I'm wondering what would be the preferred way to handle the following situation I often come to in proofs, using ssr tactics. Here is an example goal:

```
t1, t2: PCUICAst.term
IHt1: AstUtils.strip_casts (trans t1) = trans t1
IHt2: AstUtils.strip_casts (trans t2) = trans t2
wfargs: wf (mkApp (trans t1) (trans t2)) ->
exists (f : term) (args : list term),
mkApp (trans t1) (trans t2) = tApp f args /\ isApp f = false
--------------------------------------------------------
AstUtils.strip_casts (mkApp (trans t1) (trans t2)) =
mkApp (trans t1) (trans t2)
```

I have this `wfargs`

hypothesis that I produce using `have wfargs := lemma`

and I'd like to get the side condition `wf (mkApp ...) ..`

solved. Usually I would use a `forward wfargs`

tactic that would give me the side condition to prove in one goal and the simplified hypothesis in the next. I'm wondering how I could do it more economically (especially so that I can even avoid naming the interemediate result and directly destruct the existential there).

`case: wfargs => [| f args pf]`

? or `case: wfargs; first (* proof of the premise *).`

?

Or maybe `have [| f args pf] := lemma`

?

`[|`

is great, thanks!

The only way to turn an unresolved _ into a goal is via case. Here you are "lucky" that your conclusion is already a "box" you can case. Sometimes we do use `Wrap`

to get a box out the hat. In some cases you can also use `abstract:`

, see the second example of https://coq.inria.fr/refman/proof-engine/ssreflect-proof-language.html#generating-let-in-context-entries-with-have

Yes, the `case/(_ _ …)/Wrap =>`

pattern can be really nice at times, although I have forgotten how the individual parts of the pattern combine to give the behavior you describe :worried:

If I'm not mistaken `have [|...] := Wrap (lemma _ premise2).`

where `lemma`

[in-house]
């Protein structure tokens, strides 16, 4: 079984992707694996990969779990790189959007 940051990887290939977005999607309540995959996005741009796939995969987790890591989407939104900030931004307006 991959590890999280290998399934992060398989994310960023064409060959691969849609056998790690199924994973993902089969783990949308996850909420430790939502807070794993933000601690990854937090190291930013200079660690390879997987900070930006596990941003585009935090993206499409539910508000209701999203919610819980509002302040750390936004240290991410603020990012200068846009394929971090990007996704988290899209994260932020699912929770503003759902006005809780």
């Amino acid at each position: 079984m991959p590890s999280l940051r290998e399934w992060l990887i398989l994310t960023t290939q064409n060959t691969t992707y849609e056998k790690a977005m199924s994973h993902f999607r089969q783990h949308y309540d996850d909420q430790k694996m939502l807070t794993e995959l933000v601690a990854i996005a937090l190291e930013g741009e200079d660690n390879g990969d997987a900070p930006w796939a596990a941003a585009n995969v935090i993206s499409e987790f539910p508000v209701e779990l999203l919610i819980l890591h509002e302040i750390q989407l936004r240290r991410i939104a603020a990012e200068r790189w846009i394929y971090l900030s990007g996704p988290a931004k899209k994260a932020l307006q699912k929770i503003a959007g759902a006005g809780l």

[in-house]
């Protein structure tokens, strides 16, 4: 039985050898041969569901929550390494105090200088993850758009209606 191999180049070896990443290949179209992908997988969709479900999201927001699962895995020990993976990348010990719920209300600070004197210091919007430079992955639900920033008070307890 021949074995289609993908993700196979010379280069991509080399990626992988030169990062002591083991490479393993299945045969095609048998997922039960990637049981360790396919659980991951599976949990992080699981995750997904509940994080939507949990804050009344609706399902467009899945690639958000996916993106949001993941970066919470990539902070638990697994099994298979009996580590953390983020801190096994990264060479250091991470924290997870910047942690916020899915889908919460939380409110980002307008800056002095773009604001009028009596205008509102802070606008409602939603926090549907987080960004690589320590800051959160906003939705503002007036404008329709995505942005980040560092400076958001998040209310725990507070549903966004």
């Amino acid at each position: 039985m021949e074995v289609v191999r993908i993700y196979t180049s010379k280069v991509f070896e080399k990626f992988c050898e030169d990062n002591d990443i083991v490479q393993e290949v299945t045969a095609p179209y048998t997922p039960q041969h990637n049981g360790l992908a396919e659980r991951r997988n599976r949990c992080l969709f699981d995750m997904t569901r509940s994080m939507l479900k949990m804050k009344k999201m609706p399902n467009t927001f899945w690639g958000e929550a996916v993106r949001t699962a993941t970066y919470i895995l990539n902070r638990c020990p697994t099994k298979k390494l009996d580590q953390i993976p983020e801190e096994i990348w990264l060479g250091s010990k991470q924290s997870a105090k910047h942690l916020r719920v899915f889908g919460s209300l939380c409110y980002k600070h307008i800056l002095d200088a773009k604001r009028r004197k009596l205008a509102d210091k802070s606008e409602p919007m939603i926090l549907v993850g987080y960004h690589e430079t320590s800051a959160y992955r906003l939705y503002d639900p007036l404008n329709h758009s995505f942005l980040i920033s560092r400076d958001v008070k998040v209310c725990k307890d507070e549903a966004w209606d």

has 2 premises. `lemma _ premise2`

will have type `premise1 -> something`

while `Wrap (lemma _ premise2)`

should have type `premise1 -> wrap something`

and that you can case.

The unresolved `_`

is abstracted over the whole term by have, before running the intro patter which does the case.

Yes, if you use `Wrap`

with `have`

while constructing the product using a bunch of `_`

s, it's "easy" to see what's happening. What's slightly more obscure is the `move/(_ _ _)/X`

for applying the view `X`

underneath of a number of products in the top assumption.

```
Coq < Require Import ssreflect.
Coq < Axiom f : nat -> nat.
Coq < Record wrap A := Wrap { a : A }.
Coq < Lemma test: True.
test < move/(_ _)/Wrap: f.
1 subgoal
============================
(nat -> wrap nat) -> True
```

So `/(_ args)`

is a way to pass arguments to the top of the stack. While `/Wrap`

is the way to pass the top of the stack to `Wrap`

. Here `args`

is `_`

, and the top of the stack is `f : nat -> nat`

.

When two or more views are one after the other (no intermediate intro pattern, not even the dummy `-`

one), the step abstracting unresolved `_`

is performed at the very end.

So you are really building the term `Wrap(top _)`

and then `fun x => Wrap(top x)`

and then you case the term which has type `nat -> wrap nat`

.

A bit esoteric... :crazy:

Yes, I wasn't fully aware of the "delayed abstraction" of unresolved `_`

when chaining views. But, yes, that does in deed make sense. Thank you for explaining it (again). :+1:

Last updated: Jul 15 2024 at 20:02 UTC